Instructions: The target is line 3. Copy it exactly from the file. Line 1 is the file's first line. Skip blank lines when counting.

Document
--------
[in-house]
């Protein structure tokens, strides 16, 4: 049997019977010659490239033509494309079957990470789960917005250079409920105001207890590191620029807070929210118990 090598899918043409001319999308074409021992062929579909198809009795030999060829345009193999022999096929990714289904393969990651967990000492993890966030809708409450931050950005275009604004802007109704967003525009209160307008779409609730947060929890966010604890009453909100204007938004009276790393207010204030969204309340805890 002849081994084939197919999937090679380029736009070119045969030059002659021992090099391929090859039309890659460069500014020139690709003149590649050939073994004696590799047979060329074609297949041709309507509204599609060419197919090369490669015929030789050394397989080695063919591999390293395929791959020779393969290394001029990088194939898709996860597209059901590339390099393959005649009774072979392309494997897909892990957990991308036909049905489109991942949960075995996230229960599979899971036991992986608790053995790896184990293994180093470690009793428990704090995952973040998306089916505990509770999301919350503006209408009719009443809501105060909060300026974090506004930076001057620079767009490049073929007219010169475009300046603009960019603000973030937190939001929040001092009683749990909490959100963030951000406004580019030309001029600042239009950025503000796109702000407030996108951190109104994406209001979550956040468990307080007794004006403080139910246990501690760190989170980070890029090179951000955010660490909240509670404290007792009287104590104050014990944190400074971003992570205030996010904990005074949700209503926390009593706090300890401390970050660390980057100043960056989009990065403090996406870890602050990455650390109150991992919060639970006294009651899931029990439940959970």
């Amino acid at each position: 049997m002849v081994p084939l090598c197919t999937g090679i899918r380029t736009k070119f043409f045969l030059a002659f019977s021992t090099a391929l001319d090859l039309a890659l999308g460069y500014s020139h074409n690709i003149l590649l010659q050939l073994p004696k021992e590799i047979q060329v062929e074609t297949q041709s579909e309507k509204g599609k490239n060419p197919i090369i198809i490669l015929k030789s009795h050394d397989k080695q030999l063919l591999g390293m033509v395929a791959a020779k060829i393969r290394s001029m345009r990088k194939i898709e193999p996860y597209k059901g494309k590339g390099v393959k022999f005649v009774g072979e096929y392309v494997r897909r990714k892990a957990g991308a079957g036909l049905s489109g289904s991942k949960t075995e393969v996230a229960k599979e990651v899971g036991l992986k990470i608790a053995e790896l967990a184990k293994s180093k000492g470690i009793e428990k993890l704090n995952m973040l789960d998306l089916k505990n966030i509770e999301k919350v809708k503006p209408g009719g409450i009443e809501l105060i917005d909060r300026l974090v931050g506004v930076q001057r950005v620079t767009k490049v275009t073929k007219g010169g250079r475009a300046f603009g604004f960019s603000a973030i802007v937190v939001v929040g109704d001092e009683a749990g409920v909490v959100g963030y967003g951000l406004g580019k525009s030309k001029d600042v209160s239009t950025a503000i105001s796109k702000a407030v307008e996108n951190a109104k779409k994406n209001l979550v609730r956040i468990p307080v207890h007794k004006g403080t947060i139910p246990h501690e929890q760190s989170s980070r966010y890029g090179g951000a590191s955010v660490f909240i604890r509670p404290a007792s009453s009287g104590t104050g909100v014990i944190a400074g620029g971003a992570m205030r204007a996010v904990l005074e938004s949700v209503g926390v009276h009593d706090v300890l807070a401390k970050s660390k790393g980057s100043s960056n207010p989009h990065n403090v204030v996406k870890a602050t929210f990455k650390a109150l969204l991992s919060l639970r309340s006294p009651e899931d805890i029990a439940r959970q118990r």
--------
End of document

């Amino acid at each position: 049997m002849v081994p084939l090598c197919t999937g090679i899918r380029t736009k070119f043409f045969l030059a002659f019977s021992t090099a391929l001319d090859l039309a890659l999308g460069y500014s020139h074409n690709i003149l590649l010659q050939l073994p004696k021992e590799i047979q060329v062929e074609t297949q041709s579909e309507k509204g599609k490239n060419p197919i090369i198809i490669l015929k030789s009795h050394d397989k080695q030999l063919l591999g390293m033509v395929a791959a020779k060829i393969r290394s001029m345009r990088k194939i898709e193999p996860y597209k059901g494309k590339g390099v393959k022999f005649v009774g072979e096929y392309v494997r897909r990714k892990a957990g991308a079957g036909l049905s489109g289904s991942k949960t075995e393969v996230a229960k599979e990651v899971g036991l992986k990470i608790a053995e790896l967990a184990k293994s180093k000492g470690i009793e428990k993890l704090n995952m973040l789960d998306l089916k505990n966030i509770e999301k919350v809708k503006p209408g009719g409450i009443e809501l105060i917005d909060r300026l974090v931050g506004v930076q001057r950005v620079t767009k490049v275009t073929k007219g010169g250079r475009a300046f603009g604004f960019s603000a973030i802007v937190v939001v929040g109704d001092e009683a749990g409920v909490v959100g963030y967003g951000l406004g580019k525009s030309k001029d600042v209160s239009t950025a503000i105001s796109k702000a407030v307008e996108n951190a109104k779409k994406n209001l979550v609730r956040i468990p307080v207890h007794k004006g403080t947060i139910p246990h501690e929890q760190s989170s980070r966010y890029g090179g951000a590191s955010v660490f909240i604890r509670p404290a007792s009453s009287g104590t104050g909100v014990i944190a400074g620029g971003a992570m205030r204007a996010v904990l005074e938004s949700v209503g926390v009276h009593d706090v300890l807070a401390k970050s660390k790393g980057s100043s960056n207010p989009h990065n403090v204030v996406k870890a602050t929210f990455k650390a109150l969204l991992s919060l639970r309340s006294p009651e899931d805890i029990a439940r959970q118990r």